Two tips to make sure that the nurses follow your doctor’s orders
Don’t let orders fall through the cracks because of nursing mistakes
What happens when a doctor gives an order but it falls through the cracks or a nurse messes it up? Sometimes it can cause dangerous problems for patients.
In the hospital, doctors typically see their patients for a few minutes and then leave orders with the nursing staff. These orders tell the nurses what medications to give and other health care to provide to their patients.
But the time between the doctor giving an order and a nurse executing that order is a prime space when errors can occur. This is particularly true when a doctor gives orders shortly before three key time periods: (1) just before a nursing shift change; (2) before a patient is being transferred from the emergency room to a floor; or (3) before a patient is transferred between hospital rooms.
Nurses often work 12-hour shifts. When a doctor gives an order to a nurse just before shift-change time, the nurse may not get to the order and leave it for the new shift to take care of. Similarly, when a doctor gives an order to a nurse just before the patient is being moved to another room, quite often it is left to the new nurse to find out about the order and make sure it gets done. In these situations, there can be a communication gap, and sometimes it can be very dangerous.
You can help avoid your doctor’s orders getting jumbled, ignored, or just flat-out wrong with these two simple techniques.
Listen up when the doctor gives orders
Listen and ask questions when the doctor is giving orders. I recommend jotting down notes. What medications are being ordered? Are they being ordered “stat” (as soon as possible) or routine? Is an x-ray, CT, or MRI being ordered? Is it stat or routine? You get the idea.
If it has been a while and the nurses have not responded to the orders, ask your for an update.
If you change rooms after the doctor has given an order, when you meet your new nurse be sure to mention the pending orders, to make sure he is aware of them—in other words, to make sure that they do not fall through the cracks.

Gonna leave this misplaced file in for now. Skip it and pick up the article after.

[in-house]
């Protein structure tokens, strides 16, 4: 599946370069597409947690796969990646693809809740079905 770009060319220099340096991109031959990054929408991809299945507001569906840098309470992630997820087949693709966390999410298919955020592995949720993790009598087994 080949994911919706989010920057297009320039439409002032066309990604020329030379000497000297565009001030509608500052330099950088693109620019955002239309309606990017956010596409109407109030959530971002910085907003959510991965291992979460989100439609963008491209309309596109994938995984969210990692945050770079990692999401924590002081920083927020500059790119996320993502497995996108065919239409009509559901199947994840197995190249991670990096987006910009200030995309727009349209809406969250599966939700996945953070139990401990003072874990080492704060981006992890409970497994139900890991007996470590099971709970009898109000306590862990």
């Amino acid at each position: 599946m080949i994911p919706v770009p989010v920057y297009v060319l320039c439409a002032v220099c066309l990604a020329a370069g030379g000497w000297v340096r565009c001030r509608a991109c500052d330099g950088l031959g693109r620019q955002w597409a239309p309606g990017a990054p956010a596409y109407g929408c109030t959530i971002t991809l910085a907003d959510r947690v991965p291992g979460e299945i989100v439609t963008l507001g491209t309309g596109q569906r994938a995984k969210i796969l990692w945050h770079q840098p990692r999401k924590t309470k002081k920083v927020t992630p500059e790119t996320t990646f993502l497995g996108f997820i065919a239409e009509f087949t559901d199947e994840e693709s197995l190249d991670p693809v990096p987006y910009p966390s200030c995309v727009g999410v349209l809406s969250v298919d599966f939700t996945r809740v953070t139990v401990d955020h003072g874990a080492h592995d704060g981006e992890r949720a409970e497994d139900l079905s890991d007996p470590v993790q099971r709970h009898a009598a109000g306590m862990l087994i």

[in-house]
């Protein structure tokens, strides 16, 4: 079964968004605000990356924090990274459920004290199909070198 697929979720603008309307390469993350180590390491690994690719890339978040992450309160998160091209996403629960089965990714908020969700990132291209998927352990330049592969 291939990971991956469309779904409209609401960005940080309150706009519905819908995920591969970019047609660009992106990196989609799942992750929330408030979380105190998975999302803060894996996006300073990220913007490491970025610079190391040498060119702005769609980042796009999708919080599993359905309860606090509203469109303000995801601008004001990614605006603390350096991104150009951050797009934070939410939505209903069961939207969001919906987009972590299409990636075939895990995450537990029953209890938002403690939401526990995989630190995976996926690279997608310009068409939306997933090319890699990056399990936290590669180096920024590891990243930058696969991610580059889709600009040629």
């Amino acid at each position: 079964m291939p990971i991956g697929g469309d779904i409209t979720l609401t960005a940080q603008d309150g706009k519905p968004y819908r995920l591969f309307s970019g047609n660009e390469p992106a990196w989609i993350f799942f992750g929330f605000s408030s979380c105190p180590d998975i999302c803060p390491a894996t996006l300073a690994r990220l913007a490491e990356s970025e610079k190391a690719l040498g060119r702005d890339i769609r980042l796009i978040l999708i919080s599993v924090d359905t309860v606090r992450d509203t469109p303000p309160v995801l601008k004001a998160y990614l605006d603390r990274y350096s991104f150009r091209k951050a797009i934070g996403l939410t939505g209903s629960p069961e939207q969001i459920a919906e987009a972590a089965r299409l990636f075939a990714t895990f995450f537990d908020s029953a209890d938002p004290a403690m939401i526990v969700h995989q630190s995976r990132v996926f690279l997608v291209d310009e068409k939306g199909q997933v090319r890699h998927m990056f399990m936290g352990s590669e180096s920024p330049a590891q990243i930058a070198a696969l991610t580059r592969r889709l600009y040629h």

Be aware of shift changes
Ask your nurse to do the “shift change report” or “hand-off communications” in your room, so you can listen in.
Shift change reports are done just before your nurse ends her work hours for that day. It is the time when she orients your new nurse to you, as the patient. They discuss why you are in the hospital, what medications you are receiving, what radiology imaging had been done, and plans for your care.
Hand-off communications are similar. Think of a runner passing the baton to a teammate. The conversations take place when one nurse has received a doctor’s order but is passing off responsibility to execute the order to another nurse or tech.
Recently, I was with a loved one during a brief hospital stay, and got to see first-hand how little mistakes can show up in these types of communications.
The emergency room doctor made a number orders for pain medications that were not handled before the transfer from the ER to a private room on the floor. The floor nurses did not know anything about these orders until we asked.
When it was time for shift changes during my loved one’s hospital admission, the nurses at this particular hospital automatically did the shift-change reports in the patient room. I really liked this. It showed that the hospital was making an effort to get things right by allowing the patient to listen-in on the conversation. We caught more than a few mistakes on things like radiology tests that had not been done, test results, and medications that had been given. When we spoke up, the nurses appreciated it.
When it comes to health care, knowledge is power. And when you, as a patient or loved one, are listening and speak up, it will improve safety and the outcome.
If you or someone you care for has been injured because of botched orders, called 281-580-8800 for a free consultation with Painter Law Firm’s experienced Houston medical malpractice attorneys.
Robert Painter is a medical malpractice lawyer at Painter Law Firm PLLC.
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